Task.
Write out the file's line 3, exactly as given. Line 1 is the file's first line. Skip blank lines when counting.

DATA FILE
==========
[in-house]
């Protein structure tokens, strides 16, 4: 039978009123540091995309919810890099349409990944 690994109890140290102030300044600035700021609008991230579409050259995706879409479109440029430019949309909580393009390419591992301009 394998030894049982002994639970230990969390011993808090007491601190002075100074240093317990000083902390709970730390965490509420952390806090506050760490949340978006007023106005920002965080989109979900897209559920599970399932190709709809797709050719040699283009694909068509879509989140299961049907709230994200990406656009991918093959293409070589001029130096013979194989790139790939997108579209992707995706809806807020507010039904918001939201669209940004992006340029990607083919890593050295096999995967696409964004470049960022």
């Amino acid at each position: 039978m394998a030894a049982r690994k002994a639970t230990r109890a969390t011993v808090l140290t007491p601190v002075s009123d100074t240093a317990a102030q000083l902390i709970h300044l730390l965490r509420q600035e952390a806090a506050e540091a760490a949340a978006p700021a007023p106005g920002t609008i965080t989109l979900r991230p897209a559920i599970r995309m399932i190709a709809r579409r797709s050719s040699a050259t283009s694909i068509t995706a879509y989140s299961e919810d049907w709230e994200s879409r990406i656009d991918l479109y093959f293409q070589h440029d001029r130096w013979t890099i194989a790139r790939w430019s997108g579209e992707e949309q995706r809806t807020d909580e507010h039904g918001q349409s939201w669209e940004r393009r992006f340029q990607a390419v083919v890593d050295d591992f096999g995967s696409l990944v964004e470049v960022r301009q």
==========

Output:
């Amino acid at each position: 039978m394998a030894a049982r690994k002994a639970t230990r109890a969390t011993v808090l140290t007491p601190v002075s009123d100074t240093a317990a102030q000083l902390i709970h300044l730390l965490r509420q600035e952390a806090a506050e540091a760490a949340a978006p700021a007023p106005g920002t609008i965080t989109l979900r991230p897209a559920i599970r995309m399932i190709a709809r579409r797709s050719s040699a050259t283009s694909i068509t995706a879509y989140s299961e919810d049907w709230e994200s879409r990406i656009d991918l479109y093959f293409q070589h440029d001029r130096w013979t890099i194989a790139r790939w430019s997108g579209e992707e949309q995706r809806t807020d909580e507010h039904g918001q349409s939201w669209e940004r393009r992006f340029q990607a390419v083919v890593d050295d591992f096999g995967s696409l990944v964004e470049v960022r301009q």